Khalid Raza Khan, Founder & CEO, YourLibaas (Source: Company)
Seven-year-old designer apparel commerce platform YourLibaas is not a regular fashion portal. Having created a niche in exotic lawn cotton, the company proudly claims to be catering to the premium segment, with an average ticket size of Rs 5,000. It sells its products only through its own website.
In an interaction with Moneycontrol, Khalid Raza Khan, founder of YourLibaas talks about the company's expansion plans, decision to restrict its distribution channels and the impact of marketplaces such as Amazon and Flipkart on Indian small and medium enterprises and independent online sellers.
YourLibaas has managed to remain loyal to a very niche segment of apparel which is lawn cotton. Was this a conscious decision? What's the market opportunity in this segment?
We started in 2014 when e-commerce was very nascent. At that time we did not have the one-size-fits kind of marketplaces in existence. We were exploring what we could do online which had a lucrative market and we got into apparel. Within apparel there were some players who were into generic salwar kameez or western wear but not so many players in these categories. So we started exploring different specialties and finally narrowed down to lawn apparel. Being loyal to it was a conscious decision. It is a niche market but within the Rs 47,000 crore salwar kameez market in India it still has a sizable figure of close to Rs 600 crore. This fabric is a finer version of cotton which is not available in India. So it is exotic and has unique properties -- it is light and airy which makes it a perfect fit for summers. If you compare the price with designer apparel segments in India, the prices are also on the lower end. All this keeps buyers hooked on to it.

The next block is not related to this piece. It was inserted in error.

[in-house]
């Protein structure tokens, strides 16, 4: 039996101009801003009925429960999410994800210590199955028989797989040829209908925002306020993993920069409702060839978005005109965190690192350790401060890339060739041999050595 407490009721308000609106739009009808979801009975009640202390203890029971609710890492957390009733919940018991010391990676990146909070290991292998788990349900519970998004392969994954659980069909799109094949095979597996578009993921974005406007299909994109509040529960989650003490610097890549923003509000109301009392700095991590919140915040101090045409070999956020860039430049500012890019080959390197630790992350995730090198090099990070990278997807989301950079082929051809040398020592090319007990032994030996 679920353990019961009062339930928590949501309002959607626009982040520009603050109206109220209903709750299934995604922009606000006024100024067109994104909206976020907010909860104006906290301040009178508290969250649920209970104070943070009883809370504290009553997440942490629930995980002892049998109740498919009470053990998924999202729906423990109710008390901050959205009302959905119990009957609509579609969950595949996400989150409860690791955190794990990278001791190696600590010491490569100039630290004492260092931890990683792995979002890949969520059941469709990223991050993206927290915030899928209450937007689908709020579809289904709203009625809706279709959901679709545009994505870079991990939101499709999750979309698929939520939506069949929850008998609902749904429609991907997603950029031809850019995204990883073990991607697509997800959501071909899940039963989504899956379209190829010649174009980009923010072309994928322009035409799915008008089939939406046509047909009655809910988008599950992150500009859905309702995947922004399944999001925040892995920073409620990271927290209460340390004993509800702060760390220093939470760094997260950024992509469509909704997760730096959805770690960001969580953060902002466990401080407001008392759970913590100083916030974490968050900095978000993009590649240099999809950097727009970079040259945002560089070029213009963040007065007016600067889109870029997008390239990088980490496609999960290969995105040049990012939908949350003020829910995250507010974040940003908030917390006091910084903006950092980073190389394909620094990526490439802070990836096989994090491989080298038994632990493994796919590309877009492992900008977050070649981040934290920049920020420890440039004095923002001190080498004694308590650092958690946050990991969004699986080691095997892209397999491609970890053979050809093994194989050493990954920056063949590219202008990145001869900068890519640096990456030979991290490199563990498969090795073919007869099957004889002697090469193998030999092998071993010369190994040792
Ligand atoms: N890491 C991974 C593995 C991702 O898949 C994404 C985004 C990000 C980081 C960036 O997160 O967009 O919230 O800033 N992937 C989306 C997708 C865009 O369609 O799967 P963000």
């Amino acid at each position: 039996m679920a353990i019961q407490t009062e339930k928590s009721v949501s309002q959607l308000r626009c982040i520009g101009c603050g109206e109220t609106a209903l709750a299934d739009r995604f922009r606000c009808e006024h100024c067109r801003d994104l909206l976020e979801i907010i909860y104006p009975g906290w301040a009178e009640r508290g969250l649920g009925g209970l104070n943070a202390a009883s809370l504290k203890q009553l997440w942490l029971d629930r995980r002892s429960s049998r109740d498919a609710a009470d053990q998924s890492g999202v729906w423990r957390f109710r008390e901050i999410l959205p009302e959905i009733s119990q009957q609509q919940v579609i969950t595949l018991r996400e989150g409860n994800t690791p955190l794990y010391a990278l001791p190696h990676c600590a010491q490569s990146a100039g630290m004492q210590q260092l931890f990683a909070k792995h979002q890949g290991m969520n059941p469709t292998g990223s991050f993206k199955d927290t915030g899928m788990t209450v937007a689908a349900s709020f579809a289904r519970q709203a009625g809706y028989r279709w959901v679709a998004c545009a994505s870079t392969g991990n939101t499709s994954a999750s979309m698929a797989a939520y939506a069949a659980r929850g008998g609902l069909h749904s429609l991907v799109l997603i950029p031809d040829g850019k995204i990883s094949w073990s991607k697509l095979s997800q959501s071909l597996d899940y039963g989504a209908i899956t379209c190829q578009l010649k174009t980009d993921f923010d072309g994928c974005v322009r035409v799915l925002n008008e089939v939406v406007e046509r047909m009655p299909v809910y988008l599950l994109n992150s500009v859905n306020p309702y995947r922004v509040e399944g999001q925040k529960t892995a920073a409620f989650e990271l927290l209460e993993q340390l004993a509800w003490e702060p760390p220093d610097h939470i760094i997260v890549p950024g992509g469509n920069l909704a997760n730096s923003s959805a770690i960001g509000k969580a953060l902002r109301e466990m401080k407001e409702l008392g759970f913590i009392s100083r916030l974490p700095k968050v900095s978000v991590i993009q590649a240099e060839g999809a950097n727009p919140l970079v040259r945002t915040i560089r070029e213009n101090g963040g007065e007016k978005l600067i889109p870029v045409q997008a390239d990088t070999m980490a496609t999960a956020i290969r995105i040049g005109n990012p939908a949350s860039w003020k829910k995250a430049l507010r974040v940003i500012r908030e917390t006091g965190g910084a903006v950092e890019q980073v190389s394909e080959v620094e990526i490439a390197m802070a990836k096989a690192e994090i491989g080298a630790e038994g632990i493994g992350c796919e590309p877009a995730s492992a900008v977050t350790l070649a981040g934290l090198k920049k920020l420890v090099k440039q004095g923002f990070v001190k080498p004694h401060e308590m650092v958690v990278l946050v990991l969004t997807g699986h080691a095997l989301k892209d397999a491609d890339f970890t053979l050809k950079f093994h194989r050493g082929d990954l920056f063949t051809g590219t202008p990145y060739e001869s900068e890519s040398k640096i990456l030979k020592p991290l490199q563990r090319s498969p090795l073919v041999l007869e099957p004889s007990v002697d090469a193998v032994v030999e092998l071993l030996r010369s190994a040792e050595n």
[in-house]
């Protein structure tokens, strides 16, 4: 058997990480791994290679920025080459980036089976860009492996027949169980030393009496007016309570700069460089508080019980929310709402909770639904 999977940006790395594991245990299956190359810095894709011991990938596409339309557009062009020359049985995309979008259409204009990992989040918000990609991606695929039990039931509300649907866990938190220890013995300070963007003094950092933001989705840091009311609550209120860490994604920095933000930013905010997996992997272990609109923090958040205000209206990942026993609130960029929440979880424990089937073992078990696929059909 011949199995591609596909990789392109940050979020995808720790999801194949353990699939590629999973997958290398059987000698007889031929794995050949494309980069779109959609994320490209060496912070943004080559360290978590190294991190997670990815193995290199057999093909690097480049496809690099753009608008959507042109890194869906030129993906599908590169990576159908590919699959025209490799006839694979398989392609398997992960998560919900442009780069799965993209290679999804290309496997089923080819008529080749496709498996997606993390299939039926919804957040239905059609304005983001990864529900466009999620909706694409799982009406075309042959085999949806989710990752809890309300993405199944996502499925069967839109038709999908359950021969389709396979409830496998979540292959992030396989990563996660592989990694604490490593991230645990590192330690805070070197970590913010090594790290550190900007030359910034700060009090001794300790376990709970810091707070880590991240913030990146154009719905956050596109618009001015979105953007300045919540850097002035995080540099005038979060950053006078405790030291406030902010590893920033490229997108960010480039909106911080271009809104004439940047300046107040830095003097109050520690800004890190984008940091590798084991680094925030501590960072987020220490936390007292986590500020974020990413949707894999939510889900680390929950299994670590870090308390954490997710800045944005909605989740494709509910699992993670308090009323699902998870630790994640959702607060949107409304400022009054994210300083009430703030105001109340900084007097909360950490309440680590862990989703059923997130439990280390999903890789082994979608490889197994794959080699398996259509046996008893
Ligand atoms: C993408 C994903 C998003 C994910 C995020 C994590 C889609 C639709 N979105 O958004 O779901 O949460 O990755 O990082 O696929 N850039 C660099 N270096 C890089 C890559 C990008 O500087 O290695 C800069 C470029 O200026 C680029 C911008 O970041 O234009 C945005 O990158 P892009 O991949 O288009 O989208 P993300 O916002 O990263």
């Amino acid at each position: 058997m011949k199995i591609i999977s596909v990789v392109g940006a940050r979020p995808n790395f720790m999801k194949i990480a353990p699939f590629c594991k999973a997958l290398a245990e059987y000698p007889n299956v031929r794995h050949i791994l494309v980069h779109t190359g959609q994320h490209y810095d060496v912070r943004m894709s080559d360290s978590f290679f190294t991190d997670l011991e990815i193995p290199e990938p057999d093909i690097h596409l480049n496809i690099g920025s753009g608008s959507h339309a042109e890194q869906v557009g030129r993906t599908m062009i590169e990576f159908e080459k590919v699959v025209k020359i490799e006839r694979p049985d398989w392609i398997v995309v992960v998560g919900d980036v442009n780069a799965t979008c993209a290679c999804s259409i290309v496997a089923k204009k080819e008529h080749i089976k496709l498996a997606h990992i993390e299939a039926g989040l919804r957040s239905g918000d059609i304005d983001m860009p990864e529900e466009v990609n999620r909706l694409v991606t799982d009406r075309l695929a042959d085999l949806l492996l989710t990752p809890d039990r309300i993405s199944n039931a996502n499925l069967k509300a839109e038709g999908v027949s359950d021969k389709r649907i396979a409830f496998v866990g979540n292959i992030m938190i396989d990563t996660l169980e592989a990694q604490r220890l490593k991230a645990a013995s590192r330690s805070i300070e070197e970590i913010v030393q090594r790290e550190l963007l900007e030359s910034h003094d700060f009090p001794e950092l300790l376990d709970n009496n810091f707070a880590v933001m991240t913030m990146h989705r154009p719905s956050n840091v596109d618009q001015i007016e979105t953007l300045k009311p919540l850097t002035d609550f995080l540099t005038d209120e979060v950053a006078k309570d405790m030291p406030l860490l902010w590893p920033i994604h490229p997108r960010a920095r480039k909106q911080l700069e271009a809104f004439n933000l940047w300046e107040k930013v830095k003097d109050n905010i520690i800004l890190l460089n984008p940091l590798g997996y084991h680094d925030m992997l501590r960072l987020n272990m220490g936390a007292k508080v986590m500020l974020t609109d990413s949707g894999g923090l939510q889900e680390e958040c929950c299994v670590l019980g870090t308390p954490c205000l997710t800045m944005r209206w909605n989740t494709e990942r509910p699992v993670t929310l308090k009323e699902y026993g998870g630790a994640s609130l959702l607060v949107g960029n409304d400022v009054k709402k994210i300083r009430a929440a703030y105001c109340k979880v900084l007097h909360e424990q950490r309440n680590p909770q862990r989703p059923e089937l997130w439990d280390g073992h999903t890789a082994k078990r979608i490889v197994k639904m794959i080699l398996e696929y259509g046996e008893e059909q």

Slowly we moved into party fabric also but a sizable amount of revenue is still coming through lawn apparel.
You have also kept your distribution channels restricted. Why did you decide not to sell on marketplaces like Amazon and Flipkart?
The marketplace opportunity is huge. A lot of wind is moving towards marketplaces but the reason why we have not made this move is because it will definitely dilute the brand. We have been in operation for seven years now and we have a huge customer base with close to four lakh people directly connected to us via our social media channels -- Pinterest, Facebook, Instagram and WhatsApp. This is rare in case of other small brands. Besides this, the demand for lawn apparel in India is higher than the supply we have.
Secondly, there are unfriendly policies. One example which applies in our case is that if you are wanting to sell apparel on marketplaces, usually they require you to crop the background and just have a plain white background. That wouldn't work with our product.